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Hoffmann, R. A wiki for the life sciences where authorship matters. Nature Genetics (2008)

Clindamycin-induced enterocolitis in hamsters as a model of pseudomembranous colitis in patients.

Stools from a patient with antibiotic-associated colitis and cecal contents from a hamster with clindamycin-induced enterocolitis were compared in a cytotoxicity assay to determine common properties. Both specimens produced actinomorphic changes in human amnion cells at 10(-7) dilutions. The toxin was acid labile, heat labile, nonether extractable, non-dialyzable, and produced maximum activity at 60% with ammonium sulfate precipitation. Cytotoxicity was neutralized with clostridial antitoxin but not with equine serum. Clostridium difficile was recovered in high concentrations in specimens from both the hamster and patients. The supernatants of these C. difficile strains produced cytoxic effects which were also neutralized by clostridial antitoxins. These results indicate that clindamycin-induced enterocolitis in hamsters is a model of human disease and implicate toxin-producing clostridia as responsible agents.[1]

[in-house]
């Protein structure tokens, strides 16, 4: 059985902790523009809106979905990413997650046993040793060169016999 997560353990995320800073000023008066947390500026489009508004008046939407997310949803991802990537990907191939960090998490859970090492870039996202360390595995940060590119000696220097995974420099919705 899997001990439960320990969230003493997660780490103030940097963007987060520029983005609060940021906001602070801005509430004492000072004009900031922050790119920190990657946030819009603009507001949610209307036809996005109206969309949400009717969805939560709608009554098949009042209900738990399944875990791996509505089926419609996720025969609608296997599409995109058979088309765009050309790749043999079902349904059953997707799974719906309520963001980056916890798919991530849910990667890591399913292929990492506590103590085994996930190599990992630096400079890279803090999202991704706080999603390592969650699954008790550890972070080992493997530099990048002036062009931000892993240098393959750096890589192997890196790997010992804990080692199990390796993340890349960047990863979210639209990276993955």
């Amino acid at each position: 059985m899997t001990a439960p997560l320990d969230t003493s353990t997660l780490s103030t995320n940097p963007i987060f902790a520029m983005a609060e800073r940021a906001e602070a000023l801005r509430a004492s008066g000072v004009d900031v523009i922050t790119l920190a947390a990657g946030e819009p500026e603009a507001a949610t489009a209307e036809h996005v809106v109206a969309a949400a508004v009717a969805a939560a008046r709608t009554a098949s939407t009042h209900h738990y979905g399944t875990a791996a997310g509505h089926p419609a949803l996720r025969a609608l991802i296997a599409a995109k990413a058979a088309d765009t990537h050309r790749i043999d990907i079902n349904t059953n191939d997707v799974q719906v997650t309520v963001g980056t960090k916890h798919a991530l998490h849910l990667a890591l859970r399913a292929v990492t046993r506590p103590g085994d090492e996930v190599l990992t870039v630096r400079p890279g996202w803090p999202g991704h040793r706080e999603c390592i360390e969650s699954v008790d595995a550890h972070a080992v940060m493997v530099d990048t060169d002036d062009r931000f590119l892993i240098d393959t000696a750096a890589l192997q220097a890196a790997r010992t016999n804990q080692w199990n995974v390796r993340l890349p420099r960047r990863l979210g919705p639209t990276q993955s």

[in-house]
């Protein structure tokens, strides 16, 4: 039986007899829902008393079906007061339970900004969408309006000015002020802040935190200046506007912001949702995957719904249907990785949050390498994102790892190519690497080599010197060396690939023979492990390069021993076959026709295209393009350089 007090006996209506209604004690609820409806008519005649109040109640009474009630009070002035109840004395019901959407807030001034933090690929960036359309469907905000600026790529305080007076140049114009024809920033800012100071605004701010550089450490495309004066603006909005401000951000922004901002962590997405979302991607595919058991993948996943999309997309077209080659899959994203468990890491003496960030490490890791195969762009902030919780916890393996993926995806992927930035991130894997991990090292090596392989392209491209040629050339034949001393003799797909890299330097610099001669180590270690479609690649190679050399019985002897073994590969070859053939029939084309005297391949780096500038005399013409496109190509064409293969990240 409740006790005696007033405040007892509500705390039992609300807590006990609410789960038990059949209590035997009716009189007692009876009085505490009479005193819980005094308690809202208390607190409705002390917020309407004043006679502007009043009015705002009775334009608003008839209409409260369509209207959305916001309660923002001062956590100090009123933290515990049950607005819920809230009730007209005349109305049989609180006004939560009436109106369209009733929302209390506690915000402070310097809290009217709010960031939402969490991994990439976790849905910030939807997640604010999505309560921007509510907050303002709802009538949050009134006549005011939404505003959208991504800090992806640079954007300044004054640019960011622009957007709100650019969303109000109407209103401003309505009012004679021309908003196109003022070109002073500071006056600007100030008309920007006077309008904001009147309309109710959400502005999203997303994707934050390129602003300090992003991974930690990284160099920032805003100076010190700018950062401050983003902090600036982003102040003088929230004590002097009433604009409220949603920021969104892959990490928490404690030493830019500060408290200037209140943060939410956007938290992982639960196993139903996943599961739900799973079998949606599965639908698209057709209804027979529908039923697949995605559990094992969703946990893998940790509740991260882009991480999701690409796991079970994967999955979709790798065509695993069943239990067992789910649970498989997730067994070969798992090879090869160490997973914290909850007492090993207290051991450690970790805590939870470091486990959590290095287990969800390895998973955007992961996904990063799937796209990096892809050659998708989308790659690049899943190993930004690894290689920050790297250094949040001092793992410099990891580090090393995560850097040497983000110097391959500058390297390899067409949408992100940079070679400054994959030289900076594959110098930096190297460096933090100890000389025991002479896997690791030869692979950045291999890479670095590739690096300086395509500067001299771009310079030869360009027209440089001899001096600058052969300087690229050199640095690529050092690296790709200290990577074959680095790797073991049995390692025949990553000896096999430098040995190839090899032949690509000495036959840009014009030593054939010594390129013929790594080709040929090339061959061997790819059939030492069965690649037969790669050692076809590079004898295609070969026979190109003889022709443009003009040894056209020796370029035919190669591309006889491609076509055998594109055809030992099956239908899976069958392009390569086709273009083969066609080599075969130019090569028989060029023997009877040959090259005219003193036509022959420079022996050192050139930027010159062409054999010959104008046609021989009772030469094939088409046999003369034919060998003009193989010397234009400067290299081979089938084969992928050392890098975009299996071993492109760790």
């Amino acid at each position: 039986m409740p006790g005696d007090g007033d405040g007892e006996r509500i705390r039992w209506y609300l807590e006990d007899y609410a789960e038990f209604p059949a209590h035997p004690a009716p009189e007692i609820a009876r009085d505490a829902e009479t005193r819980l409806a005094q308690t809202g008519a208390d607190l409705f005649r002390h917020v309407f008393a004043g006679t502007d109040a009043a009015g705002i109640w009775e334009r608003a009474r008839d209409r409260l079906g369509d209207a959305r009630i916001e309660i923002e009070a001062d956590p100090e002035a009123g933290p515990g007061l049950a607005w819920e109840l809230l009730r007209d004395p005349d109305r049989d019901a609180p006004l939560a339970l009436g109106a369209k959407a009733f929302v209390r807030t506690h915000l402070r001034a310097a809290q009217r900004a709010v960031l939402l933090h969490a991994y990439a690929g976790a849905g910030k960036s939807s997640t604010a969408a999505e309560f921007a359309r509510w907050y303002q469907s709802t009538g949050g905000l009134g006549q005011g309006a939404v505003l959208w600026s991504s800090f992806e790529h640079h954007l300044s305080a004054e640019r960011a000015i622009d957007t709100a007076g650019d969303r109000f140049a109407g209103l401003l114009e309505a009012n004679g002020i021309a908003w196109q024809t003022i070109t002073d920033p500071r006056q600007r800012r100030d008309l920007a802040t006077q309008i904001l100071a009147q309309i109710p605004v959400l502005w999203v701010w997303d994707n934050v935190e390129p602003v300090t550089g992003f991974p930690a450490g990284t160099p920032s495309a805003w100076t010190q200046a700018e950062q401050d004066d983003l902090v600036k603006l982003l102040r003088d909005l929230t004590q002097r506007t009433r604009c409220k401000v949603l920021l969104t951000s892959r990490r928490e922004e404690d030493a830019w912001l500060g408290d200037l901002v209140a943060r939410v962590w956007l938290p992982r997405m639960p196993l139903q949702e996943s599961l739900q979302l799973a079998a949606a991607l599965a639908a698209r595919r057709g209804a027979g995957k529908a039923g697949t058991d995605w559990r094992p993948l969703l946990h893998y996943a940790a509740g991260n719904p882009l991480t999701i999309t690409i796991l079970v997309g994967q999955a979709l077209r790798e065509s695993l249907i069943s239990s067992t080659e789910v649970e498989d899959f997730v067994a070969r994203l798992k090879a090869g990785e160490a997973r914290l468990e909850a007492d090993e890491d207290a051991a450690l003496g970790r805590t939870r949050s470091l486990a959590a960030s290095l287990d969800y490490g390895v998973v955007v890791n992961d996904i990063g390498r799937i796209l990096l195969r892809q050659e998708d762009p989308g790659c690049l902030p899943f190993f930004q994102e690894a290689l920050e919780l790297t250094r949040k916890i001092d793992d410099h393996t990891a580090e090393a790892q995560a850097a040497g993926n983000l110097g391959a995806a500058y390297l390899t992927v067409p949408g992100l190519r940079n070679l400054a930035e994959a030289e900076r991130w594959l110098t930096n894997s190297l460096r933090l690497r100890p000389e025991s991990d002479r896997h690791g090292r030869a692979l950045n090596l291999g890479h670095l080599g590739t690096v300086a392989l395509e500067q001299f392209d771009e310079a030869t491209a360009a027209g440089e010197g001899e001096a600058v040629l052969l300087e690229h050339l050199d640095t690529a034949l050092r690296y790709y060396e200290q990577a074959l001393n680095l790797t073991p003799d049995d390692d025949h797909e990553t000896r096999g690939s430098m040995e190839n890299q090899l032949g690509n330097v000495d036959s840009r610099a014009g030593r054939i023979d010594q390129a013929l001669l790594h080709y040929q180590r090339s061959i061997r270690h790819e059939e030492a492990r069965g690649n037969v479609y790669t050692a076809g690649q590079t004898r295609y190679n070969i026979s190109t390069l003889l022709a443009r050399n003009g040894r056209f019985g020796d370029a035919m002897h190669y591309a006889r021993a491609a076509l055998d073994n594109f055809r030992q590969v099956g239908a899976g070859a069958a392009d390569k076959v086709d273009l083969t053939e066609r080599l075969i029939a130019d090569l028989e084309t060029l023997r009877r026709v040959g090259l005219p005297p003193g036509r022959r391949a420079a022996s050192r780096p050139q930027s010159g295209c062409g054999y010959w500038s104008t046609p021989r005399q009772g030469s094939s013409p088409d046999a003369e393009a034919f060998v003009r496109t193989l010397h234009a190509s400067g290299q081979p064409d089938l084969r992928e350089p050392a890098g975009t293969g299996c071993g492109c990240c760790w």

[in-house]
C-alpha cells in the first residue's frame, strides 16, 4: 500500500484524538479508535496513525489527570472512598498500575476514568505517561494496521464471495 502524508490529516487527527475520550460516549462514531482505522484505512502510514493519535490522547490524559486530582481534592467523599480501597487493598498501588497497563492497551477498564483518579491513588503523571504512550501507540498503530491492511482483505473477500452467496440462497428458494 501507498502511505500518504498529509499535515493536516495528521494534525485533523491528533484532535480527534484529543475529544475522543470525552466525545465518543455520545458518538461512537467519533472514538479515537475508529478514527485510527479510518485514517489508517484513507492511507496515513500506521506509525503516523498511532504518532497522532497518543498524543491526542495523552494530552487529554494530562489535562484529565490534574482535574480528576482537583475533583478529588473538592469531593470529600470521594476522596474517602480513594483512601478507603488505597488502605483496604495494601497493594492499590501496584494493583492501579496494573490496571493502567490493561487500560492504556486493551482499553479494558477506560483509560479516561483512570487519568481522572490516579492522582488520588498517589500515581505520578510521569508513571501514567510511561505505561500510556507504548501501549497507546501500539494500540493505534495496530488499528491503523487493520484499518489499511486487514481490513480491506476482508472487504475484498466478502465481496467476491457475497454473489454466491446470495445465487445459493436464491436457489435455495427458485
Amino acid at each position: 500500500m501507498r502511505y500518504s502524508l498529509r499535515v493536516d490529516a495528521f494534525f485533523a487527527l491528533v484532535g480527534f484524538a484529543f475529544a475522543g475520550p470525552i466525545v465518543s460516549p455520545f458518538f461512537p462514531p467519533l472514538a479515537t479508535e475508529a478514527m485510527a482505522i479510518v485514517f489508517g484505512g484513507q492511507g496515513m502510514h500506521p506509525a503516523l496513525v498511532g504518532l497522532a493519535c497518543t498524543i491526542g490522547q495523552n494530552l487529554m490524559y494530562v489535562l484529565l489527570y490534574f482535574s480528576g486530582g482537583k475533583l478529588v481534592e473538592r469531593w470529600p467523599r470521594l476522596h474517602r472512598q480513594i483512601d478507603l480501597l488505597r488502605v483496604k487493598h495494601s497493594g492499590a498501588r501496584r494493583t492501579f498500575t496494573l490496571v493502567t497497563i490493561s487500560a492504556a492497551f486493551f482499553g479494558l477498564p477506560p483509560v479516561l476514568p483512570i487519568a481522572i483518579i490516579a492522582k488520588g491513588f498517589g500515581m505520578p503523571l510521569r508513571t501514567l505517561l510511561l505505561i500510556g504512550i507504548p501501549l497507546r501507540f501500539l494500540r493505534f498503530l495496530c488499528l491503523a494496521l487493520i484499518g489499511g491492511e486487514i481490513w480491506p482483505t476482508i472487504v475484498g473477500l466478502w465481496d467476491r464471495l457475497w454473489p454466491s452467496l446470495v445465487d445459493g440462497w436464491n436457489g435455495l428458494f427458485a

1. Clindamycin-induced enterocolitis in hamsters as a model of pseudomembranous colitis in patients. Chang, T.W., Bartlett, J.G., Gorbach, S.L., Onderdonk, A.B. Infect. Immun. (1978) [Pubmed]
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